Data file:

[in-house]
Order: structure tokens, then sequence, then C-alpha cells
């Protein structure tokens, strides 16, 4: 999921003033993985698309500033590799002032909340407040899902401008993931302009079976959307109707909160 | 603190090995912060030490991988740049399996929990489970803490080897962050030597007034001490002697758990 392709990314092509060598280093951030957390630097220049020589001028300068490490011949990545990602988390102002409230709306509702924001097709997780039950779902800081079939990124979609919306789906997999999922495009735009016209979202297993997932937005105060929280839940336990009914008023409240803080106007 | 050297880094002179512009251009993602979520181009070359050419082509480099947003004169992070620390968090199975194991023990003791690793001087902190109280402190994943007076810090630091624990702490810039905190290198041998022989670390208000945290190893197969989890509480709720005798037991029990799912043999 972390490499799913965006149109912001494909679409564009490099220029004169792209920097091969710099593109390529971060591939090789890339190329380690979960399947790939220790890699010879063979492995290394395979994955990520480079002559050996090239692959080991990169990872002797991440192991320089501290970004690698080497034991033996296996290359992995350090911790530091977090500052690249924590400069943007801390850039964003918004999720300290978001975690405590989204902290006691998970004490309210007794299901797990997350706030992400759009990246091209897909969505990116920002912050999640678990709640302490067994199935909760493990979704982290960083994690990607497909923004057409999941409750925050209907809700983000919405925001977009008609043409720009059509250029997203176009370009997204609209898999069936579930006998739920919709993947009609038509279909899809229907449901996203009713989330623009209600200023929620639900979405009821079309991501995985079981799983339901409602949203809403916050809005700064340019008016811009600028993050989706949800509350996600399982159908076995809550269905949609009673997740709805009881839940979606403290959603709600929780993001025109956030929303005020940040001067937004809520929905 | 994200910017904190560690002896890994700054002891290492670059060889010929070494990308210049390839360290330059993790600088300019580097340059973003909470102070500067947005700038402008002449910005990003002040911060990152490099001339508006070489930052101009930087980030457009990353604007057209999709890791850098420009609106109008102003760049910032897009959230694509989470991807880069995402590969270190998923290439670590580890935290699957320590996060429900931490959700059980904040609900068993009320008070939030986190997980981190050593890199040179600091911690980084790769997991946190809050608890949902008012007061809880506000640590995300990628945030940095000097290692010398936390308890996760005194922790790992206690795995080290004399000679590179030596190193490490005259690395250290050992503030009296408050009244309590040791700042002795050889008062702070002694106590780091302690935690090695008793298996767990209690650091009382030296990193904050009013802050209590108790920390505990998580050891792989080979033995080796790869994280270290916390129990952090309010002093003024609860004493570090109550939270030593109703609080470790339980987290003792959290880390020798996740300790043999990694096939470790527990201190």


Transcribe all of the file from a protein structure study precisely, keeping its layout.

[in-house]
Order: structure tokens, then sequence, then C-alpha cells
């Protein structure tokens, strides 16, 4: 999921003033993985698309500033590799002032909340407040899902401008993931302009079976959307109707909160 | 603190090995912060030490991988740049399996929990489970803490080897962050030597007034001490002697758990 392709990314092509060598280093951030957390630097220049020589001028300068490490011949990545990602988390102002409230709306509702924001097709997780039950779902800081079939990124979609919306789906997999999922495009735009016209979202297993997932937005105060929280839940336990009914008023409240803080106007 | 050297880094002179512009251009993602979520181009070359050419082509480099947003004169992070620390968090199975194991023990003791690793001087902190109280402190994943007076810090630091624990702490810039905190290198041998022989670390208000945290190893197969989890509480709720005798037991029990799912043999 972390490499799913965006149109912001494909679409564009490099220029004169792209920097091969710099593109390529971060591939090789890339190329380690979960399947790939220790890699010879063979492995290394395979994955990520480079002559050996090239692959080991990169990872002797991440192991320089501290970004690698080497034991033996296996290359992995350090911790530091977090500052690249924590400069943007801390850039964003918004999720300290978001975690405590989204902290006691998970004490309210007794299901797990997350706030992400759009990246091209897909969505990116920002912050999640678990709640302490067994199935909760493990979704982290960083994690990607497909923004057409999941409750925050209907809700983000919405925001977009008609043409720009059509250029997203176009370009997204609209898999069936579930006998739920919709993947009609038509279909899809229907449901996203009713989330623009209600200023929620639900979405009821079309991501995985079981799983339901409602949203809403916050809005700064340019008016811009600028993050989706949800509350996600399982159908076995809550269905949609009673997740709805009881839940979606403290959603709600929780993001025109956030929303005020940040001067937004809520929905 | 994200910017904190560690002896890994700054002891290492670059060889010929070494990308210049390839360290330059993790600088300019580097340059973003909470102070500067947005700038402008002449910005990003002040911060990152490099001339508006070489930052101009930087980030457009990353604007057209999709890791850098420009609106109008102003760049910032897009959230694509989470991807880069995402590969270190998923290439670590580890935290699957320590996060429900931490959700059980904040609900068993009320008070939030986190997980981190050593890199040179600091911690980084790769997991946190809050608890949902008012007061809880506000640590995300990628945030940095000097290692010398936390308890996760005194922790790992206690795995080290004399000679590179030596190193490490005259690395250290050992503030009296408050009244309590040791700042002795050889008062702070002694106590780091302690935690090695008793298996767990209690650091009382030296990193904050009013802050209590108790920390505990998580050891792989080979033995080796790869994280270290916390129990952090309010002093003024609860004493570090109550939270030593109703609080470790339980987290003792959290880390020798996740300790043999990694096939470790527990201190």